A fantastic resource for teens with mental illness and their parents is this website: TeenMentalHealth.org.
This site contains a thorough description of the many illnesses that can affect teens and how those disorders can get in the way of their lives. Additionally, this site also includes ways to cope with those illnesses as well as a list of resource to get help. If you struggle with anxiety, for example, this site has a very good explanation of Generalized Anxiety Disorder (GAD) that goes something like this:
Anxiety is a disruption in the way the brain controls signals it uses to identify danger. Typically, when a person recognizes danger the body prepares to initiate action in order to avoid that danger. However, with anxiety disorders, including GAD, this signaling system doesn’t work and a person might experience their body gearing up for action even when there is no danger at all.
Generalized Anxiety Disorder (GAD) is a diagnosis given to those teens who experience excessive and irrational worry. As a result, a teen might experience serious emotional distress, problems at school or at home, have healthy relationships, and a general interference in one’s life.
You might see that there is a difference between feeling nervous and anxiety. For instance, it might be natural to experience anxiety right before an exam or if you’re about to go on a date. But excessive anxiety is often persistent and seems to come on without an associated trigger. Its symptoms, such as a racing heart, dizziness, nausea, shortness of breath, shaking, sweating palms, and feeling hot, might suddenly come out of nowhere. Those with GAD tend to feel extreme worry even for everyday matters.
Based upon the above listed symptoms and description, you might suspect that you might have Generalized Anxiety Disorder (GAD). Or you might have already been diagnosed with the illness. Fortunately, there is treatment for this disorder so that you can return to a life you enjoy. For instance, typically, anxiety is treated with some form of medication to relieve you of the symptoms of anxiety. Types of medication for teen anxiety include anti-anxiety medication, such as benzodiazepines. They include Xanax, Valium, Ativan, and Klonopin. This can give you some immediate relief so that you are not burdened by the disorder. Of course, any teen taking psychotropic medication, whether anti-depressants and anti-anxiety medication, should be closely monitored, especially at the beginning of treatment. Another form of medication used to treat teen anxiety is antidepressants. These drugs can be used to treat both depression, as well as anxiety disorders.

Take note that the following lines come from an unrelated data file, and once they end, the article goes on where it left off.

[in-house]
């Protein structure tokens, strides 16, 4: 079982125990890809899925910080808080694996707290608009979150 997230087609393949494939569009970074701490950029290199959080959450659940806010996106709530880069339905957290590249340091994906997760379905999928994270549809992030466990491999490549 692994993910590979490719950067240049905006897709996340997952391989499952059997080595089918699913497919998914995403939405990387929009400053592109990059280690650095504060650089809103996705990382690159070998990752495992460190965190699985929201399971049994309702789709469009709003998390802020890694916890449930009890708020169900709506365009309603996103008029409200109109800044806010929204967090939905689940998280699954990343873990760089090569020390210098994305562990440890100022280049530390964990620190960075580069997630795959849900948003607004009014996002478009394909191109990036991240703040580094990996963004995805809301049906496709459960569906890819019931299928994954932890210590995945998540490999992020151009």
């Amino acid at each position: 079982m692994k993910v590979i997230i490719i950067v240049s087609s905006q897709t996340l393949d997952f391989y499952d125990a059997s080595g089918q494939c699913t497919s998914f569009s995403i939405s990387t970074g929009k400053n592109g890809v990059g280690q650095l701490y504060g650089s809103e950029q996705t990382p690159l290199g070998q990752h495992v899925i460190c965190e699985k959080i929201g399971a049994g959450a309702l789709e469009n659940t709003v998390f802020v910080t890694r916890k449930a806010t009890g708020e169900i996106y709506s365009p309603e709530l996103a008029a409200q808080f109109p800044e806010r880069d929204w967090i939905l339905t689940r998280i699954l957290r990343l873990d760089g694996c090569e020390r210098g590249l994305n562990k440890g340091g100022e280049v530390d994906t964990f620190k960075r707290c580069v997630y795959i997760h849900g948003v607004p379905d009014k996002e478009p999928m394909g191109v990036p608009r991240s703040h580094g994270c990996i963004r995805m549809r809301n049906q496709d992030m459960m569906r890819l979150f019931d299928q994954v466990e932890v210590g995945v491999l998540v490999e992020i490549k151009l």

At the same time, treatment for GAD also requires therapy. While the medication helps with the more immediate experience, therapy can help with the long-term experience of anxiety and help curb the presence of anxiety later in life. For instance, in therapy, you might discuss issues that might be contributing to anxiety. You might also learn about how to cope with stress and tension. Lastly, you might learn the specific triggers in your life that cause panic and anxiety.
If you feel that you experience extreme forms of anxiety, contact an adult you trust or a mental health professional.